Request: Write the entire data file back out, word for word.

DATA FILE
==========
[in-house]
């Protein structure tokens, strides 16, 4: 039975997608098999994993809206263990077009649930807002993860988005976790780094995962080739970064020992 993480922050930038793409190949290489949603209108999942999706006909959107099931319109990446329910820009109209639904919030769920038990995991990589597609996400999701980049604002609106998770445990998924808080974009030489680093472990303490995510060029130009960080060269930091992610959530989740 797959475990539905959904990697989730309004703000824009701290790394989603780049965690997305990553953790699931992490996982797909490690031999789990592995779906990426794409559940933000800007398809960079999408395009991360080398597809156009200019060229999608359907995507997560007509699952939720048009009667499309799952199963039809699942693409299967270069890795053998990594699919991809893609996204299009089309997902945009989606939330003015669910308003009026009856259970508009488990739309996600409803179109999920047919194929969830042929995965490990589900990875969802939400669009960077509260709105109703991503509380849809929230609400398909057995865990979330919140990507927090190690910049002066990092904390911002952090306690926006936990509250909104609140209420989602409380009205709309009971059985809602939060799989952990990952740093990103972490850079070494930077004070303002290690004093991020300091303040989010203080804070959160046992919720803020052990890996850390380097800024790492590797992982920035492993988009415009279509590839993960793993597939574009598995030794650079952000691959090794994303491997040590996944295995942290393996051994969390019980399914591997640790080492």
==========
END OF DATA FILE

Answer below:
[in-house]
């Protein structure tokens, strides 16, 4: 039975997608098999994993809206263990077009649930807002993860988005976790780094995962080739970064020992 993480922050930038793409190949290489949603209108999942999706006909959107099931319109990446329910820009109209639904919030769920038990995991990589597609996400999701980049604002609106998770445990998924808080974009030489680093472990303490995510060029130009960080060269930091992610959530989740 797959475990539905959904990697989730309004703000824009701290790394989603780049965690997305990553953790699931992490996982797909490690031999789990592995779906990426794409559940933000800007398809960079999408395009991360080398597809156009200019060229999608359907995507997560007509699952939720048009009667499309799952199963039809699942693409299967270069890795053998990594699919991809893609996204299009089309997902945009989606939330003015669910308003009026009856259970508009488990739309996600409803179109999920047919194929969830042929995965490990589900990875969802939400669009960077509260709105109703991503509380849809929230609400398909057995865990979330919140990507927090190690910049002066990092904390911002952090306690926006936990509250909104609140209420989602409380009205709309009971059985809602939060799989952990990952740093990103972490850079070494930077004070303002290690004093991020300091303040989010203080804070959160046992919720803020052990890996850390380097800024790492590797992982920035492993988009415009279509590839993960793993597939574009598995030794650079952000691959090794994303491997040590996944295995942290393996051994969390019980399914591997640790080492």